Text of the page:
Daily (or surprise) reading quizzes are another means of coercion. I’m not convinced of the value of these either, mainly because the questions have to be “easy,” allowing for the student to signal to the instructor that the reading was done even though it may not have been fully comprehended. And grading these can be surprisingly difficult, especially if the question is too easy.

So I’ve veered in another direction, pulling an idea from my time in the Writing Program. I ask my students to respond to every reading by asking the three same questions.

What is New? What is old? What is odd?

New, Old, Odd, that’s it. I sometimes joking call this my N-O-O assignment. The first covers an idea they find interesting. Something they can be motivated to explore in more depth if need be. The second idea covers finding a topic they’ve seen elsewhere, or at least can create a parallel for. This allow students to build on top of old knowledge. The last concept requires them to critique an author’s point or to ask an clarifying question about a topic.

Currently I have my students post these responses on a Forum in GauchoSpace. After posting they can read other student’s posts, though I have not required them to post comments this time. My practice is to go through them shortly before class, and when I have time, to post a brief comment. Typically I will respond to their questions, but will also encourage their curiosities. Even if I do not have time to write responses, just browsing the posts will give me ample ideas of where to take my lecture and what to go over in more detail. I have hesitated to call out students by name about their (insightful) comments, but hope to make this a more common part of my practice.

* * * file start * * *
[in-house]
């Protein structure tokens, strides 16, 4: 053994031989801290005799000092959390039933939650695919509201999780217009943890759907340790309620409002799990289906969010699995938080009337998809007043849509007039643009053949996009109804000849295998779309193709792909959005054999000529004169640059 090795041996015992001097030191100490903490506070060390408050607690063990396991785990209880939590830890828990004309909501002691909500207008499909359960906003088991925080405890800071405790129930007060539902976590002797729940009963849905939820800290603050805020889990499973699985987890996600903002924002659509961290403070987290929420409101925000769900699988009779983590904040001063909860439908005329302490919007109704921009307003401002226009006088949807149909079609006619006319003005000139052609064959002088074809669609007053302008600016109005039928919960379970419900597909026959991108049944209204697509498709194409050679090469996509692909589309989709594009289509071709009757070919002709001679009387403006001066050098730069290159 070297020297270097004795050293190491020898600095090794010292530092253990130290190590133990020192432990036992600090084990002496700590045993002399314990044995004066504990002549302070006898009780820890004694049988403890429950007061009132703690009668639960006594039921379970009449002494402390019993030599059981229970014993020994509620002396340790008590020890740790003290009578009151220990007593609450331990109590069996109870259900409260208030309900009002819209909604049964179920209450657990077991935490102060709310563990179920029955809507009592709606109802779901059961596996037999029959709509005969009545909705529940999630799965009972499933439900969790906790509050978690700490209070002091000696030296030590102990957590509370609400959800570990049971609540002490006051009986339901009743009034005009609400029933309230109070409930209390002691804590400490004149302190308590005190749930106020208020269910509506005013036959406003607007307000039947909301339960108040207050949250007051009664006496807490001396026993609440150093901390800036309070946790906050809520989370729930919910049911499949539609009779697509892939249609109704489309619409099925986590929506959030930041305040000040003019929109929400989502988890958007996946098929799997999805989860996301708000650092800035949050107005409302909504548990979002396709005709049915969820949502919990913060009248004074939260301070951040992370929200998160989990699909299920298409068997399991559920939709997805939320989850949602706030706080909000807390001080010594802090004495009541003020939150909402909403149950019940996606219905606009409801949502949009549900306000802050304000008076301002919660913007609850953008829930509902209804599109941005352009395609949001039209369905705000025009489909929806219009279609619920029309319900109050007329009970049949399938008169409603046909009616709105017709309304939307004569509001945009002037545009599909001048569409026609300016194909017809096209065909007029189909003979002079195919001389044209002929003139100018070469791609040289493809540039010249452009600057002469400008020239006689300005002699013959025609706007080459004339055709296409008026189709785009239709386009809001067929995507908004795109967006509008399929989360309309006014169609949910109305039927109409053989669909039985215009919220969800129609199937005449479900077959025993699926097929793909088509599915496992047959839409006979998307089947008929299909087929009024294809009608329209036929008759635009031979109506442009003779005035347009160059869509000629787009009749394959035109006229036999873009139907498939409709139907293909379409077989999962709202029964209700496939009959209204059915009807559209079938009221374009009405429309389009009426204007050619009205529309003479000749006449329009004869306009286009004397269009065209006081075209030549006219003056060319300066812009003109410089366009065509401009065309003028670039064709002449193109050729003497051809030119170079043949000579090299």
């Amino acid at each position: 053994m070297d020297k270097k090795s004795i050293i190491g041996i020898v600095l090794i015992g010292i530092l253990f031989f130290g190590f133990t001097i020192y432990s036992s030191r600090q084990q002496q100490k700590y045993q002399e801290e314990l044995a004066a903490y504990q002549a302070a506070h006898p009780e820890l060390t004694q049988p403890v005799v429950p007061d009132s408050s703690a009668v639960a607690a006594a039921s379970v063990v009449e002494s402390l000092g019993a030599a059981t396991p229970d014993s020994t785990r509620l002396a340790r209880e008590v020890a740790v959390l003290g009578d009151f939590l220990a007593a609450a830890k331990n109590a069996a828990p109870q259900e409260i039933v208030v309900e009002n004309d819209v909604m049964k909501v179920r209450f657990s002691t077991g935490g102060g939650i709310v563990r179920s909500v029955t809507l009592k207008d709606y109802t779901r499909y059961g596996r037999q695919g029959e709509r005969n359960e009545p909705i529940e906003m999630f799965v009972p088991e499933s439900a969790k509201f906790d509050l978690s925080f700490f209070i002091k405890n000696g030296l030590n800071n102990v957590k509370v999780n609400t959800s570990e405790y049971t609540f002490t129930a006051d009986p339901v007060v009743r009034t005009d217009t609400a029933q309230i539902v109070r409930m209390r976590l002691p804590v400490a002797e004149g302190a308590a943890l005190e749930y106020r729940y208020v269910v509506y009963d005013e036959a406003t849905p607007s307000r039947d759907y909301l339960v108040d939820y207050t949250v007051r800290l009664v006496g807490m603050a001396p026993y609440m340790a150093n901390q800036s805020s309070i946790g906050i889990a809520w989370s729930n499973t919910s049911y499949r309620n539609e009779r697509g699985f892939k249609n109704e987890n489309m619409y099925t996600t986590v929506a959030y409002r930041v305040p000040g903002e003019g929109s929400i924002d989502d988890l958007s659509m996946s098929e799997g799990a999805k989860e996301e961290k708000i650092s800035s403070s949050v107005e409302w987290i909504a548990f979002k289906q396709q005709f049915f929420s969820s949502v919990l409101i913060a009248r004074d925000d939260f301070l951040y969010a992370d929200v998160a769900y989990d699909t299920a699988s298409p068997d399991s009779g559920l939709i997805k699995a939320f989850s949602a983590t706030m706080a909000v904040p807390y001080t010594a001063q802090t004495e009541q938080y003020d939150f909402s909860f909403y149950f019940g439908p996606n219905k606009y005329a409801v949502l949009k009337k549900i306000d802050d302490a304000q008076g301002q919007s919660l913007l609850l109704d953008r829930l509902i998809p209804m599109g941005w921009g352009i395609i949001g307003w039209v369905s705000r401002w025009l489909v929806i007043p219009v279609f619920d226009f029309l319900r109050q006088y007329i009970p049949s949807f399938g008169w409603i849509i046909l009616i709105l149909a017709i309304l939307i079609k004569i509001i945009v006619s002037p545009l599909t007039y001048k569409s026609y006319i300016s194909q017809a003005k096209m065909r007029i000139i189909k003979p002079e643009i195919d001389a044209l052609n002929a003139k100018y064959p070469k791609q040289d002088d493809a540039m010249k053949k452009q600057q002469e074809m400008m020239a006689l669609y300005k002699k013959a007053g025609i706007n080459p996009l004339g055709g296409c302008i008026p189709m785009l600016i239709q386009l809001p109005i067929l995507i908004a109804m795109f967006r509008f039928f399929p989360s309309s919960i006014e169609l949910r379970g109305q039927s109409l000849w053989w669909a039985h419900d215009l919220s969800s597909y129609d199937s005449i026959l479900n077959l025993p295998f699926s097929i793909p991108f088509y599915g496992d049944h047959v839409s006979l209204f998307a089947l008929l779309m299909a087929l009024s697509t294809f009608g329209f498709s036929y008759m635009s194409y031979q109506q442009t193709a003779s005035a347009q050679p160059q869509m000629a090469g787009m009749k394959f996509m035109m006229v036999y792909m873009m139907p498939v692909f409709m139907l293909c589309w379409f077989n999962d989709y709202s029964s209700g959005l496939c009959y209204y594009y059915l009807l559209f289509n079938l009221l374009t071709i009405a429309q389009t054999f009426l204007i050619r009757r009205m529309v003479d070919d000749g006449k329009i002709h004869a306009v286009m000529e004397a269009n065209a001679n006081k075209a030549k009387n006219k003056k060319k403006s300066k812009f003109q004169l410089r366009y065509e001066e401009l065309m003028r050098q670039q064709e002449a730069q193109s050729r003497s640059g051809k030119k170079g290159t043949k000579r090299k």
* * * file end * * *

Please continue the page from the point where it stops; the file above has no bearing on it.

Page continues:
I grade the reflections based on a simple “did it” or “didn’t do it” scale, though I’ve contemplated a three point scale of “outstanding,” satisfactory,” and “unsatisfactory” (plus “did’t do it”). I typically give my students a few “days off” as well.

Below are the directions I’ve used this summer (I tweak them for each class I teach).

Directions
When approaching the reading assignments for this course, I want you to pay attention to three critical aspects: what is New to you, what is Old to you, and what is Odd to you. Your written reflection for each one of these critical aspects should be at least a few sentences in length. Provide page numbers from the readings as necessary.

Below are some of the types of questions you can ask yourself for each aspect.

1. New – What was something new and interesting? What was particularly useful or insightful? What quote or passage was able to reveal something interesting and/or helpful for you? Why was it so? If anything, clearly locating these sections will make the time you spent reading seem worthwhile.

2. Old – What was familiar? What quote or passage claimed something that you already knew? Was there something that seemed familiar or had a potential parallel to another religious tradition you know? Locating these sections will give you a clear foundation should you encounter other sections that are not as clear to you.

3. Odd – What was confusing or unexpected? What quote or passage did not make sense or were you critical of? What problem did you have with it? Locating these sections will help you keep a healthy and critical attitude towards the readings and suggest areas that require further exploration.

Your response will have to be posted before class for you to receive credit.

Student Peer Review